As the connectivity of trucking fleets grows, so do cybersecurity risks - Security Boulevard

SBN As the connectivity of trucking fleets grows, so do cybersecurity risks

Connectivity is changing commercial truck fleet operations. While the development of autonomous heavy vehicles is still in early stages, fleet owners have been increasingly relying on “connected” trucks to improve their uptime, safety, fuel efficiency and tracking, among other things.

But every connected technology — from telematics and remote diagnostics to in-cab software and on-board IoT devices like cameras — adds new cybersecurity vulnerabilities. Each of the technologies comes with security risks, and with everything interconnected, the exposure is exponential.

DevOps Experience

Frost & Sullivan forecasts that 55 percent of commercial trucks in North America will be connected by 2025. As connectivity becomes “the way of the future” for the industry, fleet owners and operators need to consider the implications. How can they control the cybersecurity risks while still embracing innovation?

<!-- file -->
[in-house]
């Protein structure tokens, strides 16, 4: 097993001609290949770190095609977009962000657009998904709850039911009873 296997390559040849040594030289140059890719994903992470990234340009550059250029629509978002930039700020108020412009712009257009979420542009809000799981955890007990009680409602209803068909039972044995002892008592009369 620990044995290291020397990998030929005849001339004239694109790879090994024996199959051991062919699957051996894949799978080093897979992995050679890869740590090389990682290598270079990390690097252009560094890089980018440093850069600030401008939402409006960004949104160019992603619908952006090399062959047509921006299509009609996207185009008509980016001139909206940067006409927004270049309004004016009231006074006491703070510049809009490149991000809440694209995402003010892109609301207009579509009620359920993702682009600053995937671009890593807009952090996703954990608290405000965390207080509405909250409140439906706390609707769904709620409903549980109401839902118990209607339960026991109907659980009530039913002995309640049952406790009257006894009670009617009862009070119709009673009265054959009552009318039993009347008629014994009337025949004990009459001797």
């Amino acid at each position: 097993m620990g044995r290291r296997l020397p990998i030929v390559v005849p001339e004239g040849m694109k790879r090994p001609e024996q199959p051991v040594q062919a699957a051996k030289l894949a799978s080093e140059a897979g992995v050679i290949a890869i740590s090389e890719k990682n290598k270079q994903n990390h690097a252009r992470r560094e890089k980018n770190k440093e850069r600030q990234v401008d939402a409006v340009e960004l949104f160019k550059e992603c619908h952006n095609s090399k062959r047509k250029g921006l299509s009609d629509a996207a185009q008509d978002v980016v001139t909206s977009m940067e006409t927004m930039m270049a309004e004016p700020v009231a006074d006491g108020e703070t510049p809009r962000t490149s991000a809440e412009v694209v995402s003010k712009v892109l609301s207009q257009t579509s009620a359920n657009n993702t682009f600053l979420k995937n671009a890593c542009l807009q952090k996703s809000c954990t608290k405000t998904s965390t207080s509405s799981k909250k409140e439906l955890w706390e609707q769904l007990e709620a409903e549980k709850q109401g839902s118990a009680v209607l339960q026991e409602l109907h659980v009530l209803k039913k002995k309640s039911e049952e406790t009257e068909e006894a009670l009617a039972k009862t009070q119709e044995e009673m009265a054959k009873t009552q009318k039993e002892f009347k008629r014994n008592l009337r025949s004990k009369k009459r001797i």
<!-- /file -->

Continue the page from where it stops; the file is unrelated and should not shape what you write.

Hacking connected trucks

There’s been a lot of discussion in the media about the cybersecurity risks of connected and autonomous passenger vehicles. For commercial trucks, or “heavy vehicles,” these concerns are even bigger. Their network architecture is similar, but what makes them more vulnerable is the extensiveness of their connected features, says Urban Jonson, chief technology officer for the National Motor Freight Traffic Association, Inc. (NMFTA), a nonprofit membership association.

“The difficult part of hacking vehicles is gaining access, ideally remote access,” he says. “While passenger vehicles are just now becoming connected through telematics systems, heavy vehicles have been more pervasively connected through satellite and cellular communications linking to telematics, fleet management and engine management applications for quite some time. Consequently, heavy vehicles currently have more avenues for remote access than light vehicles.”

Cybersecurity researchers — aka white-hat hackers — have already shown that hacking big trucks is possible. In 2016, researchers from the University of Michigan were able to send digital signals within the internal network of two rigs (Read more...)

*** This is a Security Bloggers Network syndicated blog from Infosec Resources authored by Rodika Tollefson. Read the original post at: